The attorneys general argue that the evolving standards approach has paved the way for courts to get involved in too many subjects, including prisoners’ abilities to pursue gender-affirming surgery or people’s right to vote after they leave prison.

What would originalists like to see instead? At the extreme, an originalist could say the court should go back to debating the punishments of the 1700s, like whipping posts and guillotines.

John Stinneford, a law professor at the University of Florida who studies the original meaning of the Eighth Amendment, said that originalism need not be so limited, because in the 1700s the word “unusual” referred to punishments that were out of line with “long standing practice.” That interpretation, he said, could still allow for courts to rule against things like solitary confinement, which has gone in and out of use over history.

“If you're trying to figure out whether a given punishment is cruel and unusual, you have to ask how it compares to prior practice concerning punishment,” said Stinneford, who also wrote a brief in support of the town of Grants Pass. “If it's much harsher than we've traditionally done, then it can be called cruel and unusual.”

The court could choose a very narrow path in Grants Pass, ruling only on the city’s public camping ban and avoiding the broader issues here. It could still be an important ruling, given how many places across the United States are struggling with how to manage rising populations of unhoused people. Cities from San Francisco to Phoenix and beyond have raised controversy by clearing encampments and relying on law enforcement to manage homelessness, even as rents soar and shelter beds are limited.

But if the court issues a more sweeping ruling and abandons the evolving standards yardstick in Grants Pass, “that would eviscerate much protection for incarcerated people,” said Sharon Dolovich, a UCLA law professor who studies prison law and policy. “The central protection for the worst forms of prison conditions — the grossly inadequate medical care, the grossly inadequate mental health care, the excessive force, failure to protect from sexual or physical violence from other prisoners, all kinds of the worst pathologies of prison — are all governed by the Eighth Amendment,” she said.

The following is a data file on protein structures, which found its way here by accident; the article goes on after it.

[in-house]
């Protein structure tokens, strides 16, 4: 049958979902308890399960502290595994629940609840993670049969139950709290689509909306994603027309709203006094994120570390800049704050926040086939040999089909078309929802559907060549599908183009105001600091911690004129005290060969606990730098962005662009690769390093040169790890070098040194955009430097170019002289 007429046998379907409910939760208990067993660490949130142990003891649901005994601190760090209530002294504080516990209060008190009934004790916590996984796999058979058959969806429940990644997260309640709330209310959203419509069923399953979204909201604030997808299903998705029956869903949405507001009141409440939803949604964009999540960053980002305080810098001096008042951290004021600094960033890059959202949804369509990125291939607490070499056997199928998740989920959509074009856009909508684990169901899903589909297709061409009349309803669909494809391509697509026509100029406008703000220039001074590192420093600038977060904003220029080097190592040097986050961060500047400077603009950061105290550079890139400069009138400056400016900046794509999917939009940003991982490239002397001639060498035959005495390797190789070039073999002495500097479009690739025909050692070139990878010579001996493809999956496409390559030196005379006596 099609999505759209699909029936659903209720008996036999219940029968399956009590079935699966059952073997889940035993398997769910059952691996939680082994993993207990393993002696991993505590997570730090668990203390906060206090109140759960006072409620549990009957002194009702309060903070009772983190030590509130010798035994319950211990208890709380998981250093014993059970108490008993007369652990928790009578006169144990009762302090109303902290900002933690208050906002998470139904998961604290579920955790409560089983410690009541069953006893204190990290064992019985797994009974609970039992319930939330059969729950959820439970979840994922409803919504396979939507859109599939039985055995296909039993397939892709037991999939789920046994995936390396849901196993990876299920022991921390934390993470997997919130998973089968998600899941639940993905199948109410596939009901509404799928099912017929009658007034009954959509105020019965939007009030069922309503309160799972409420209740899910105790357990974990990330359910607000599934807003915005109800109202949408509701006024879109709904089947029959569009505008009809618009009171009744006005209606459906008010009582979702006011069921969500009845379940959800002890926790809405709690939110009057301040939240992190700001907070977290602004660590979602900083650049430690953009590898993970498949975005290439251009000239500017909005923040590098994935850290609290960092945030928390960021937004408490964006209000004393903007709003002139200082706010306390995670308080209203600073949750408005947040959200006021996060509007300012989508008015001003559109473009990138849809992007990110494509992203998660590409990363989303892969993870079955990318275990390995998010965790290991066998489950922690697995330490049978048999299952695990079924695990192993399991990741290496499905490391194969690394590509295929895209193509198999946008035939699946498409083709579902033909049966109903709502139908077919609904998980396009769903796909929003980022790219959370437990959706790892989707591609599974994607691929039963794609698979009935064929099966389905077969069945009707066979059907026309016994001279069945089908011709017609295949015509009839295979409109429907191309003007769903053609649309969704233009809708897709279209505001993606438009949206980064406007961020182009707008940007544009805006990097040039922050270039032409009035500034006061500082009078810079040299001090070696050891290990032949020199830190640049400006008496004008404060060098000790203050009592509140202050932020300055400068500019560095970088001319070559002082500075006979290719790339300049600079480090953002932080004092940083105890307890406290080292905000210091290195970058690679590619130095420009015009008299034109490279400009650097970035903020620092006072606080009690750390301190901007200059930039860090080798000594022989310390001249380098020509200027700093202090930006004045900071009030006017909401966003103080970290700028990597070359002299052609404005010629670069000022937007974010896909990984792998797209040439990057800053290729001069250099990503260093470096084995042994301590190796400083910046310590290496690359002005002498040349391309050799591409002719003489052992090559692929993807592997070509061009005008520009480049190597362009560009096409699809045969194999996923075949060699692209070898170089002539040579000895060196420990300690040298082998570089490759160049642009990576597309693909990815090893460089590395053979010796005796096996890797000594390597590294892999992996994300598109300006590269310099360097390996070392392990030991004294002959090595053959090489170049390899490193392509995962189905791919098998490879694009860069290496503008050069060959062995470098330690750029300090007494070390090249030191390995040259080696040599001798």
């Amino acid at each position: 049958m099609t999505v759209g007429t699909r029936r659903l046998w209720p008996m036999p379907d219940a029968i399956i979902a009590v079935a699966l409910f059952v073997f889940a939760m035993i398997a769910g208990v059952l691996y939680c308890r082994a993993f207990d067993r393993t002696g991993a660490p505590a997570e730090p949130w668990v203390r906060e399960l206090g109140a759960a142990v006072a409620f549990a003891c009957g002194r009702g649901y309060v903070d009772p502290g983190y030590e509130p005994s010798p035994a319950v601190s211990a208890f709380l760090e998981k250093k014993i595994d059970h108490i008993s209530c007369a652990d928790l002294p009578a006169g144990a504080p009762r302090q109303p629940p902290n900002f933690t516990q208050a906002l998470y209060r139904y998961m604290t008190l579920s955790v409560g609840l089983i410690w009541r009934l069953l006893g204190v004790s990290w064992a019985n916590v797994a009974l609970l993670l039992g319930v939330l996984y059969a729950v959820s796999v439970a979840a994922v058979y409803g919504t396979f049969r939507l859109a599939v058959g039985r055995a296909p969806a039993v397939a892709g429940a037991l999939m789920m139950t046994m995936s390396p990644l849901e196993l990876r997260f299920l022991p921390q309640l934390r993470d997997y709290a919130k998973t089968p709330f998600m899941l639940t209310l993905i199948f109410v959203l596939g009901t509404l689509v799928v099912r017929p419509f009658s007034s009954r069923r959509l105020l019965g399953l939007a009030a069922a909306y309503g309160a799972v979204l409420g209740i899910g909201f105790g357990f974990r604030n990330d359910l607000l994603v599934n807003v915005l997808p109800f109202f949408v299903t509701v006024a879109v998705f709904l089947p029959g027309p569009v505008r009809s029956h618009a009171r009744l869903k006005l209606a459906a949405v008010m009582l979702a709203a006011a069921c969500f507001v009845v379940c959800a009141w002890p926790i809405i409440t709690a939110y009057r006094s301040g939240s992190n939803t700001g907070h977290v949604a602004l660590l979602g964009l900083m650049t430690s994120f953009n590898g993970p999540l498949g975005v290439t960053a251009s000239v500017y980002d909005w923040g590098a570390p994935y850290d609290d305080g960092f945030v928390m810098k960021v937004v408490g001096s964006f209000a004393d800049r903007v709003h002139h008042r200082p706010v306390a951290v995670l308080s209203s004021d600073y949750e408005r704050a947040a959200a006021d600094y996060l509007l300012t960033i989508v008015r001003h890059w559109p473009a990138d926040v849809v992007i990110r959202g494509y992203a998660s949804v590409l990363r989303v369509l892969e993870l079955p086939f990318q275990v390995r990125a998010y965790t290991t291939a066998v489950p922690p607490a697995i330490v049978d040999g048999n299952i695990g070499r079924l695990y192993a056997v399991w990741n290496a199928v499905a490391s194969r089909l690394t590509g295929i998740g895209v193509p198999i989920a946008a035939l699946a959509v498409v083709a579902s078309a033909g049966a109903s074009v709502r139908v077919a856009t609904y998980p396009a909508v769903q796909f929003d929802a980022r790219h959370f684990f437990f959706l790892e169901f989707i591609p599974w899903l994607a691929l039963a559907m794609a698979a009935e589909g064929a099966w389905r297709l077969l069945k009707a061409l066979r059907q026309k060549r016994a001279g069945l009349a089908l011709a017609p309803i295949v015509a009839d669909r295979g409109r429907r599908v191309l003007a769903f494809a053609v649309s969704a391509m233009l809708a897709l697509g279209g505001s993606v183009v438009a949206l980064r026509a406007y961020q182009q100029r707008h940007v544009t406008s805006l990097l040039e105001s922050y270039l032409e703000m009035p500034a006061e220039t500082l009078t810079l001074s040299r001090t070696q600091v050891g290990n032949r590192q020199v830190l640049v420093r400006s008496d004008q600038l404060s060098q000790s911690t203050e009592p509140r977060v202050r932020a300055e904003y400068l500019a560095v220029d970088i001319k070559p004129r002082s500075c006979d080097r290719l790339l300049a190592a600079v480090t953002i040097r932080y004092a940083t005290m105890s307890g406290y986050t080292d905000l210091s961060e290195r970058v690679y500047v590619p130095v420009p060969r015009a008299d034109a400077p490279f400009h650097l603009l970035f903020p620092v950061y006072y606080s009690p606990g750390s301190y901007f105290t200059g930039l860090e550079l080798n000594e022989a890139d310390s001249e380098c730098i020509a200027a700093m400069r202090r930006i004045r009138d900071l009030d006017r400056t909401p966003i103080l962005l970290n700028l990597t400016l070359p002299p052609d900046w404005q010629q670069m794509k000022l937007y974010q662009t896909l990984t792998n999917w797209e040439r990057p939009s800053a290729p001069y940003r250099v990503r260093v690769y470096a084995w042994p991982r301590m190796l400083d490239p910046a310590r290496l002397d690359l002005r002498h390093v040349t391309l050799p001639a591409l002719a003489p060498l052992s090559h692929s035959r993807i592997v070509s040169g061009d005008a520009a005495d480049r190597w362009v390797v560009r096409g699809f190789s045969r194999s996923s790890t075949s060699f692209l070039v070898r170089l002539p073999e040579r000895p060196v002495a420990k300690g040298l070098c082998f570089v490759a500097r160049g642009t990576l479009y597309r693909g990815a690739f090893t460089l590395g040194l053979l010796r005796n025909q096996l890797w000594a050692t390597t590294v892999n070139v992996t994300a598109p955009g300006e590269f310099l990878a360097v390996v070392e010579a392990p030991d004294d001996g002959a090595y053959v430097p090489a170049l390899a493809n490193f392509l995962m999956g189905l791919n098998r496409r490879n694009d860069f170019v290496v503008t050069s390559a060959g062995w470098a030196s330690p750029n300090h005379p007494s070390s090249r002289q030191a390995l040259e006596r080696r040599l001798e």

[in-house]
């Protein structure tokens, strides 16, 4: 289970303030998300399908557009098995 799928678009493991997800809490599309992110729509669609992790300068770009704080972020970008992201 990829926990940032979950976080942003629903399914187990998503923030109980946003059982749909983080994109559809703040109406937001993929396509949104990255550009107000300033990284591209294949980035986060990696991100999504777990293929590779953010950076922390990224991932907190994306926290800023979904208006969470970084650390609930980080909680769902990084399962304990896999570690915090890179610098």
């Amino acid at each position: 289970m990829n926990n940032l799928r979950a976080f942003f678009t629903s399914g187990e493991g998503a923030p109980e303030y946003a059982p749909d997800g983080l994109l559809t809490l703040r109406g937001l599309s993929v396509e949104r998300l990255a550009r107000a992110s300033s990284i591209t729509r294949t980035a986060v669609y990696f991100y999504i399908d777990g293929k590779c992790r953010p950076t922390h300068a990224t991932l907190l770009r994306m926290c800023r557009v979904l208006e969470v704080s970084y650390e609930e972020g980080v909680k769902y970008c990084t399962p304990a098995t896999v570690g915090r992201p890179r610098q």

Legal scholars say that the Supreme Court had been slowly moving away from talk of evolving standards in recent years, even before former President Donald Trump’s appointees began shifting the court to the right.

“The court is much more bold and wants to make a statement about originalism,” said Meghan J. Ryan, a Southern Methodist University law professor who published an article last year called “The Death of the Evolving Standards of Decency.” She pointed out that many originalists see the Eighth Amendment as the last vestige of the “living constitutionalism” they’ve been fighting for decades.

The court will likely issue an opinion in the Grants Pass case this summer. Even if the justices choose to rule narrowly on the issue of policing and homelessness, conservative lawyers are sure to look for more ways to end the era of “evolving standards of decency.”

“It now seems to be on the right-wing wishlist,” said Carol Steiker, a Harvard Law School professor who studies capital punishment, pointing to the impassioned opinion issued by Justice Antonin Scalia in 2015, the year before his death. In the case of Glossip v. Gross, the court upheld Oklahoma’s lethal injection protocol, and Scalia blasted the evolving standards approach as having “caused more mischief to our jurisprudence, to our federal system, and to our society than any other that comes to mind.”

Maurice Chammah Twitter Email is a staff writer and host of the podcast “Just Say You're Sorry,” as well as the author of “Let the Lord Sort Them: The Rise and Fall of the Death Penalty.” He writes narrative features on a range of criminal justice subjects, including the death penalty, forensics and art and music by incarcerated people.

Shannon Heffernan Twitter Email is a staff writer for The Marshall Project covering prison conditions, experiences of the incarcerated, their families and corrections officers, the federal Bureau of Prisons and the death penalty. Heffernan joins The Marshall Project from WBEZ in Chicago, where she covered prisons and jails in Illinois over her 15 years as a public radio reporter, examining issues such as abuse and misconduct by prison guards. During her tenure at WBEZ, she was the lead reporter and host of Season Four of WBEZ’s “Motive,” a podcast investigating abuse and corruption in small town prisons in Illinois. Her work has been honored with a National Murrow Award for best writing and a National Headliner Award, among many others.

Beth Schwartzapfel Twitter Email is a staff writer who often covers addiction and health, probation and parole, and LGBTQ+ issues. She is the reporter and host of Violation, a podcast examining an unthinkable crime, second chances, and who pulls the levers of power in the justice system.